Every now and then, a new technology or trend swoops in and forces market players to either adapt quickly or risk getting left behind. Exactly this phenomenon has recently been noticeable in the media industry, thanks to the explosive popularity of non-fungible tokens (NFTs) and their potential to reshape the ownership, distribution and monetization of digital content. Since the beginning of 2021, several media platforms have experimented with NFT technology. Some have even gone a step further to incorporate it as part of their plans to fully digitize their products and services.
This article will delve into some of the most prominent cases of traditional media outlets engaging with NFT technology over the past year.
Iin March 2021, the financial news website Quartz announced its plans to sell a news article as an NFT through a four-day auction on OpenSea. At the end of the auction, the NFT was sold for 1 Ether (ETH) (worth $1,800 at the time) to an NFT art collector who goes by the pseudonym “zonted” on the OpenSea marketplace. The article NFT was a hand-designed image in SVG format. As with most NFT art, the creator – in this case, Quartz – did not transfer copyright of the article to the buyer.
According to Quartz, the NFT contained the names of the authors, the title of the article, the article itself, and a QR code that links the NFT to the article on Quartz’s website. Moreover, in a bid to quell environmental concerns, Quartz noted that the processes involved in minting and selling the NFT were responsible for around 267kg of carbon dioxide emissions. To make up for this, the media platform purchased a 1,000kg carbon dioxide offset worth $7 from Offsetra, a company which focuses on generating green energy in selected countries.
TIME has been proactive in the NFT space ever since the technology began to make rounds on mainstream news websites. Like Quartz, TIME launched its NFT in March 2021. For its first NFT campaign, TIME tokenized the iconic “Is God Dead?” cover along with two other covers with a similar theme: “Is Truth Dead?” and the yet-to-be-published “Is Fiat Dead?” The collection included a tokenized image showing all three covers. Remarkably, TIME sold its collection of NFTs for close to $500,000. Following the success of this campaign, TIME decided to conduct an even larger NFT offering in late September 2021. It consisted of 4,676 digital artworks jointly called the TIMEpiece collection. As one of the perks of owning these NFT artworks, buyers will continue to have unlimited access to the TIME website until 2023. Surprisingly, it took only 1 minute for the entirety of this collection to be sold out. The high demand for these NFTs clogged the Ethereum (ETH) network and caused transaction fees to increase sharply. Experts say that the first-come-first-serve nature of TIME’s NFT sales had spurred the use of bots to scalp the artworks and then sell at a profit on the secondary market.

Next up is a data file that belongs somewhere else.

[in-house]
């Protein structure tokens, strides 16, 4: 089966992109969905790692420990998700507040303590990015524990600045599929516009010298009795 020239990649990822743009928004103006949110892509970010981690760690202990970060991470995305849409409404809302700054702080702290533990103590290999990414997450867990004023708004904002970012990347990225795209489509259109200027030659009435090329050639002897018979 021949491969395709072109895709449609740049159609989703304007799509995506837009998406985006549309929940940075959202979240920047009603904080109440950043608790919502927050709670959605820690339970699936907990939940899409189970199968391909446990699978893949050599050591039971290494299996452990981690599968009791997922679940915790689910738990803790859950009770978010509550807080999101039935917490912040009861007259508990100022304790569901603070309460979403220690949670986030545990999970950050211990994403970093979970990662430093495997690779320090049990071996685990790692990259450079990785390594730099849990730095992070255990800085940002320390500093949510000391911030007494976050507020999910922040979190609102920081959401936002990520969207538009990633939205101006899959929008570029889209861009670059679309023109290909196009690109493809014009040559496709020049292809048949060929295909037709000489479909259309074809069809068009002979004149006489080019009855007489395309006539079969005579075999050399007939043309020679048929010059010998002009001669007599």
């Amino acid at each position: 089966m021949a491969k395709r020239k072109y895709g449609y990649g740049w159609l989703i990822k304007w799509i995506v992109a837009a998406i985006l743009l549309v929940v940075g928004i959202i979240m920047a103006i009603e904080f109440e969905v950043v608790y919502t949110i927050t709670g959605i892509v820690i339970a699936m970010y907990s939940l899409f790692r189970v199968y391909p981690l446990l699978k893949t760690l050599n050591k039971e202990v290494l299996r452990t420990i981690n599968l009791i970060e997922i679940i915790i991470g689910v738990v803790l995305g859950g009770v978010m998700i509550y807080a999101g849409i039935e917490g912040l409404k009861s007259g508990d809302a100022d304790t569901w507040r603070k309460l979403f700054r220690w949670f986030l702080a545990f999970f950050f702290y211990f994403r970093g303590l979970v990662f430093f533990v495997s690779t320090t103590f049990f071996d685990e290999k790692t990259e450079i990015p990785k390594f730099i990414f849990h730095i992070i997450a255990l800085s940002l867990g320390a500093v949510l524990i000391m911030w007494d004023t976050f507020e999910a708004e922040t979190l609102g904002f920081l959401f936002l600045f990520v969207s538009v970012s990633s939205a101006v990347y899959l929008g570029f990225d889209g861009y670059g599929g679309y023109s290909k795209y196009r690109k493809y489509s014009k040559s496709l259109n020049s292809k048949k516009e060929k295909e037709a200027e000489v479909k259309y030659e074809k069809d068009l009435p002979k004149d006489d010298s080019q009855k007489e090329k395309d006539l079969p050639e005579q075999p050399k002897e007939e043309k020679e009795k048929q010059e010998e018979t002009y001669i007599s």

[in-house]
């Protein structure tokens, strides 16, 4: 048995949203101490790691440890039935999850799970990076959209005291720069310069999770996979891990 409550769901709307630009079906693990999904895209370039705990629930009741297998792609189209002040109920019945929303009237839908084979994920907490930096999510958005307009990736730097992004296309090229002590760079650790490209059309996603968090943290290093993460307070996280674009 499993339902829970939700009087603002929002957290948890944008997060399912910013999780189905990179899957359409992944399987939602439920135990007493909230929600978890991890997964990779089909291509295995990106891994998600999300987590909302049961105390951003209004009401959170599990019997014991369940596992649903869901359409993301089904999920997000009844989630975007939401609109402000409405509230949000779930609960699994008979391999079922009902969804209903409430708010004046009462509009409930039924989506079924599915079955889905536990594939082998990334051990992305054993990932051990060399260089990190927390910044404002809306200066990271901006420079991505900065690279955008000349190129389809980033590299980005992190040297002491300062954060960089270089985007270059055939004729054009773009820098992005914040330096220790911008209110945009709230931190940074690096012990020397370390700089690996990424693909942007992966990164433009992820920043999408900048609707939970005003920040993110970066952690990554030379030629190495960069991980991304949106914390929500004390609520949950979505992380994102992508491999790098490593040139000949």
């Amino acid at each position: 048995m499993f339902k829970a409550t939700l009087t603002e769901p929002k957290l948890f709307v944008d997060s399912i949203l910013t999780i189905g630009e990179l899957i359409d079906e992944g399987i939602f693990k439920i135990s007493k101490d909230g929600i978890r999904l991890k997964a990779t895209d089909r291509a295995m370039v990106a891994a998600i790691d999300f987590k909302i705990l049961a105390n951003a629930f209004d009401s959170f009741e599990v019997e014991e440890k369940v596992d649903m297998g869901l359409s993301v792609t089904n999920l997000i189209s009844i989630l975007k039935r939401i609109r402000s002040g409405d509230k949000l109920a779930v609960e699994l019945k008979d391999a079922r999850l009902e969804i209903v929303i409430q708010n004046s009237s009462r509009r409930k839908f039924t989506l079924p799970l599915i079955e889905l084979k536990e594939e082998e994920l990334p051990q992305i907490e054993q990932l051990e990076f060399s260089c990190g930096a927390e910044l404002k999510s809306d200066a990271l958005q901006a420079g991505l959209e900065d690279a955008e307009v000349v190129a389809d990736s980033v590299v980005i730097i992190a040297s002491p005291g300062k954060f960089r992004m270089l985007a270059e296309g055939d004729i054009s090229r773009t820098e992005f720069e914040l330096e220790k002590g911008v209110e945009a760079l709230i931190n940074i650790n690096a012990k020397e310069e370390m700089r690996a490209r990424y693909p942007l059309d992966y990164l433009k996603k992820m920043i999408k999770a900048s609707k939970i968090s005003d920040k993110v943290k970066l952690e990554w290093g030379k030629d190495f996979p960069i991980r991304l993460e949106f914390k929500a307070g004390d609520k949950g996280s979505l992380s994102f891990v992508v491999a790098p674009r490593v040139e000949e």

Playboy joined the NFT bandwagon in April 2021. It partnered with Nifty Gateway to launch NFT art collaborations with established digital artists. The first two collections went live on NIfty Gateway on May 3, 2021. The “Liquid Summer” collection, jointly created by Playboy and Slimesunday, dropped on Nifty Gateway on May 3, 2021. By the end of the auction, the most iconic of the covers included in the collection had sold for $250,000. Playboy’s second NFT sale went live on June 15, 2021. A third NFT auction moved to SuperRare and dropped on July 18, 2021. Yet another NFT cover, “Liquidity Pool,” became available for bidding on SuperRare on September 3, 2021.